Woman accused of keeping Guatemalan immigrants in her home admits to forced labor

Federal prosecutors said Concepcion Malinek spent nearly a decade luring struggling people from Guatemala to Cicero with promises of a better life before charging them exorbitant fees.

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Federal authorities say they found 33 people living in a Cicero home following allegations that Guatemalan citizens were being held in the basement there and forced to work.

Manny Ramos

A woman accused last year of keeping “enslaved” Guatemalan immigrants in her squalid Cicero home pleaded guilty Tuesday to forced labor.

Concepcion Malinek, 50, admitted through her lawyer that she helped several people enter the United States between 2009 and 2014, only to charge them fees and demand payment while threatening to have them deported. She also helped some of them obtain fraudulent IDs.

In one case, she admitted she offered to help a Guatemalan citizen enter the United States illegally for $8,000 before increasing and adding fees for “additional services.” Robert Rascia, Malinek’s attorney, said Malinek let that person stay at her home while she paid off the debt.

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Though she pleaded guilty, Malinek did not reach a deal with prosecutors. She entered her plea during a hearing held by phone because of the coronavirus pandemic. U.S. District Judge Edmond Chang set a sentencing date in October but warned it could change.

Assistant U.S. Attorney Christopher Parente said Malinek faces a maximum of 20 years in prison. Rascia said she is a naturalized U.S. citizen.

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Concepcion Malinek

Law enforcement mug shot

Federal prosecutors have said that Malinek spent nearly a decade luring struggling people from her homeland of Guatemala to her house in Cicero with promises of a better life. Once smuggled across the border, the feds say she charged her victims exorbitant fees for her help and crammed them into her single family home where authorities found 33 people living at the time of Malinek’s arrest in March 2019.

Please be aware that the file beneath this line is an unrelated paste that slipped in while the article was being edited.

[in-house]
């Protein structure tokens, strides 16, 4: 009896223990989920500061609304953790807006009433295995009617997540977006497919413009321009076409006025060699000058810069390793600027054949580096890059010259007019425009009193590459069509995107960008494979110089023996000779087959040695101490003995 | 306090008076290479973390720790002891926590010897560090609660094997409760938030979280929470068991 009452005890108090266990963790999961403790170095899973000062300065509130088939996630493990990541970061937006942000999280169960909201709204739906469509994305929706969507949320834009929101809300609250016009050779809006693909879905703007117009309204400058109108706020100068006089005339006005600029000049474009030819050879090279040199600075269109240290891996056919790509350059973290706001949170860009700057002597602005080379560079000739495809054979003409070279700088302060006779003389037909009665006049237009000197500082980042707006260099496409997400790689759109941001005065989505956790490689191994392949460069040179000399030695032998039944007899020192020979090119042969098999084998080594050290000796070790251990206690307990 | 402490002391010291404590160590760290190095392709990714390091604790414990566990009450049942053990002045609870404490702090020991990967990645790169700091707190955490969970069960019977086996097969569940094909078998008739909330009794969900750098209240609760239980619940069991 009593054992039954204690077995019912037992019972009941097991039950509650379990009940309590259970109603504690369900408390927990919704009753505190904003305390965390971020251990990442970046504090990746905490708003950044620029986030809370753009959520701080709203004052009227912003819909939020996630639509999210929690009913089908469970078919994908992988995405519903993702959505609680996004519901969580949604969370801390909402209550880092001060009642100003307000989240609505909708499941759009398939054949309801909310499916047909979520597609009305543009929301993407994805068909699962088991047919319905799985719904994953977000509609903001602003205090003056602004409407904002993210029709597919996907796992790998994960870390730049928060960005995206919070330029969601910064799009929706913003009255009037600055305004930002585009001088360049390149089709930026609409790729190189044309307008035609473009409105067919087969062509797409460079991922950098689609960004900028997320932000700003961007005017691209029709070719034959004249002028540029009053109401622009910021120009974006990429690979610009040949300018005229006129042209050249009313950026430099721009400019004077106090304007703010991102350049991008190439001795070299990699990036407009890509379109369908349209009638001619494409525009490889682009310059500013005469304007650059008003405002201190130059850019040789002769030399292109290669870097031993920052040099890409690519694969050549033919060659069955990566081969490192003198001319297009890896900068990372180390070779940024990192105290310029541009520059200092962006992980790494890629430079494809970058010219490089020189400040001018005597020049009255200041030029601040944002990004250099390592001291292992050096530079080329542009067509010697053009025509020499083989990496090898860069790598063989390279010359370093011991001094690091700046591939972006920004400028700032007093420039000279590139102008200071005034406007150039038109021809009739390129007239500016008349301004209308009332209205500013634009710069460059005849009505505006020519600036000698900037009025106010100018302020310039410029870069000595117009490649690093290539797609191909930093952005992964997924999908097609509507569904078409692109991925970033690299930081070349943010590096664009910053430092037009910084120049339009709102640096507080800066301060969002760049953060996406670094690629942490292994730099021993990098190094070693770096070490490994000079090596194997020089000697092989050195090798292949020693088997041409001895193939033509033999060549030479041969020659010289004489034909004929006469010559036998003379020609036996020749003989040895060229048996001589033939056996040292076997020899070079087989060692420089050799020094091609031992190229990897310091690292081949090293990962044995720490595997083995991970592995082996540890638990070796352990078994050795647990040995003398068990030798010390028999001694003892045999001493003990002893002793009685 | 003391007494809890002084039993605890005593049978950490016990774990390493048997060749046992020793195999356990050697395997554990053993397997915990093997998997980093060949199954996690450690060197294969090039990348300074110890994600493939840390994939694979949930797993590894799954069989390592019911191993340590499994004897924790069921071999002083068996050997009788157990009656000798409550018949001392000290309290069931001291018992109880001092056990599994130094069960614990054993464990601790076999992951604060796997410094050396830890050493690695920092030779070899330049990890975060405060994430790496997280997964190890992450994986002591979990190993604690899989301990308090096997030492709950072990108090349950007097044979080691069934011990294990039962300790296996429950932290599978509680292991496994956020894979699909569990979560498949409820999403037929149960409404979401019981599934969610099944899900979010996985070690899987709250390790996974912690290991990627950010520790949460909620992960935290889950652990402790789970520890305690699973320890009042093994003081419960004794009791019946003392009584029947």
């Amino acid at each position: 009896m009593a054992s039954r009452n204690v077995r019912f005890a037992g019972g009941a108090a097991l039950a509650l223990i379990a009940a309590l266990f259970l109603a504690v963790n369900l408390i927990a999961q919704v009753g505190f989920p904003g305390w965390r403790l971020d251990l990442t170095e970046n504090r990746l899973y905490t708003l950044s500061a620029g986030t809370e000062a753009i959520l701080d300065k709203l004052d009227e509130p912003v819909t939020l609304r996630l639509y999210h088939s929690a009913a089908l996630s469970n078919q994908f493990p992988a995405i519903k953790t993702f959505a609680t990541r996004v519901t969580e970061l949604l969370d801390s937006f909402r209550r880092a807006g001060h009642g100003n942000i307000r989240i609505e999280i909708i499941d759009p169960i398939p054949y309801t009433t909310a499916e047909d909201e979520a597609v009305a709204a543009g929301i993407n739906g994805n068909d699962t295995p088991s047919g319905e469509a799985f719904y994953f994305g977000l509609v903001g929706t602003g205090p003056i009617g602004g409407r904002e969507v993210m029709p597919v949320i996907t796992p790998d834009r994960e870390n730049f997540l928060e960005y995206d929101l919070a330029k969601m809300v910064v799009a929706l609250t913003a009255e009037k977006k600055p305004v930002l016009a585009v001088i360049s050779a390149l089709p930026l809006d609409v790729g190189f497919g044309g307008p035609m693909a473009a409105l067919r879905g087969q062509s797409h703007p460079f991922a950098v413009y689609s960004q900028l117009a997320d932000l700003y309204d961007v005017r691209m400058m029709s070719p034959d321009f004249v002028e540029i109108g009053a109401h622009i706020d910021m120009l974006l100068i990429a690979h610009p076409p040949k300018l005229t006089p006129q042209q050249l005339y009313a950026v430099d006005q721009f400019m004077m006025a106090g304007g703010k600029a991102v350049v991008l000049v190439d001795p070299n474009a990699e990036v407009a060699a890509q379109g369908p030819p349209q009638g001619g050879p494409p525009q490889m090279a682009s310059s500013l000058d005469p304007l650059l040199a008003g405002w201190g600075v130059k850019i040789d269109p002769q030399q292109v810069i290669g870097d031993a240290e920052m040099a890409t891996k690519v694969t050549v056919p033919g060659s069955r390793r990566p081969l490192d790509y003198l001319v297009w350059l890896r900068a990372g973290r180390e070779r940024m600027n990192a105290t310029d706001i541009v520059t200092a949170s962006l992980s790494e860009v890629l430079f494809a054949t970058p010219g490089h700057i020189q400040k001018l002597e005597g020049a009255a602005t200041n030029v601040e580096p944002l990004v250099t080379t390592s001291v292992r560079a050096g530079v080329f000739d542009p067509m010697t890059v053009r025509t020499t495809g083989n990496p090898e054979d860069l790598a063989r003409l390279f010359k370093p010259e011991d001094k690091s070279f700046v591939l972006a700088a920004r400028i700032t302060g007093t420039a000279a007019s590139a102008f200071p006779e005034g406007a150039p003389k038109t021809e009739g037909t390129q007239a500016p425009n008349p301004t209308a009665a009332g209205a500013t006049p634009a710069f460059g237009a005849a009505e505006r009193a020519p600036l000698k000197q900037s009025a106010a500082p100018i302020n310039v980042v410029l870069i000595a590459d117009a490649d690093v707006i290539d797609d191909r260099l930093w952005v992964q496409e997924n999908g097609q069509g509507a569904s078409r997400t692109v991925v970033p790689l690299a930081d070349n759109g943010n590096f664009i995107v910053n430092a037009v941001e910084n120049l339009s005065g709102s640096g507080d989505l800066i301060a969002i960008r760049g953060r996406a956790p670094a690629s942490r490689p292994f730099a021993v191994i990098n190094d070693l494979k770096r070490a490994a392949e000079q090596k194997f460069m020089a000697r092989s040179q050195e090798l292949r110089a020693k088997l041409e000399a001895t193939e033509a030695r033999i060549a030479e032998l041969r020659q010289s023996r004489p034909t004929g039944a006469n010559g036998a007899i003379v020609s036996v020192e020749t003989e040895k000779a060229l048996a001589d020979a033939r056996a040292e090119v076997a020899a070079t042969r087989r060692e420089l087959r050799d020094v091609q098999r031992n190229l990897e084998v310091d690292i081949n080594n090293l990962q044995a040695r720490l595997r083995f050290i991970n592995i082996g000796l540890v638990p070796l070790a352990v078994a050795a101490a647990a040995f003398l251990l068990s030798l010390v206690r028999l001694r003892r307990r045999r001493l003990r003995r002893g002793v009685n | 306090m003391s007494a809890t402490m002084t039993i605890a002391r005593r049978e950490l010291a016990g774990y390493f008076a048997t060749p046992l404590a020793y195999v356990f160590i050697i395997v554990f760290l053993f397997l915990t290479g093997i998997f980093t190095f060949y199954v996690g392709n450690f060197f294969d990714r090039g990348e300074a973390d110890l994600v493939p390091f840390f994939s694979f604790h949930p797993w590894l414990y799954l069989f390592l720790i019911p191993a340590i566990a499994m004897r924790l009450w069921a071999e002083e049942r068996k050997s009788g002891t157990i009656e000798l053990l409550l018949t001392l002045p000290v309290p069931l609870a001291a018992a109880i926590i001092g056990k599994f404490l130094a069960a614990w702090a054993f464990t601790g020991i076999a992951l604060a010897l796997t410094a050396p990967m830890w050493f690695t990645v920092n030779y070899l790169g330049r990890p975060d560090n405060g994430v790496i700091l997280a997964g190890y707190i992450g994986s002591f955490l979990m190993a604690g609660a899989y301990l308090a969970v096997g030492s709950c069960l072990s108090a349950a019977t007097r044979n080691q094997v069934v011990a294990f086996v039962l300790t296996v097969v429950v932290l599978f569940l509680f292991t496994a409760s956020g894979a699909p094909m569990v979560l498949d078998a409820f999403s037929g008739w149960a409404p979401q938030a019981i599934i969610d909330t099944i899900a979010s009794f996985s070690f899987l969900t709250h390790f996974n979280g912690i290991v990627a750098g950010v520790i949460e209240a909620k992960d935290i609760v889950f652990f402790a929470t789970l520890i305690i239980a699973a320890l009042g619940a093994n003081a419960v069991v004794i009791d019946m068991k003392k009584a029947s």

Malinek allegedly forced most of the immigrants to live in her basement, arranged for them to work at a factory, collected large portions of their paychecks and told them they couldn’t leave until they paid their debt. Though she originally told the immigrants she would charge around $5,000 to help them enter the United States, she allegedly wound up charging them anywhere from $18,000 to $42,000.

Prosecutors said she kept track of the debts in ledgers.

“To keep the victims silenced, (Malinek) threatened them with deportation and the loss of their children if they ever told anyone about their debt to her or their living arrangements inside her home,” Parente wrote in one court filing.

The prosecutor has said FBI agents found “deplorable” conditions inside Malinek’s home, including mold, cockroaches, backed-up sewage, mattresses “all over the place,” and children infected with lice.

Parente also alleged that once, after the 2-year-old child of two of Malinek’s victims purportedly scalded his head with hot tea, Malinek refused to let the victims take their child to a hospital. Instead, she allegedly gave them tomato sauce for the child’s wounds, leaving the parents “to watch for days as their son suffered through this extreme pain without the assistance of any medical treatment.”

Rascia has previously insisted that Malinek “did not use any violence, physical force, or threats of violence or force to compel anyone to work for her, or to pay their outstanding debts to her, or to continue residing at her home.”

“Each of (Malinek’s) houseguests voluntarily agreed to enter into this arrangement and they voluntarily remained at her home without anyone preventing them from leaving,” Rascia wrote in his own court filing earlier this year.

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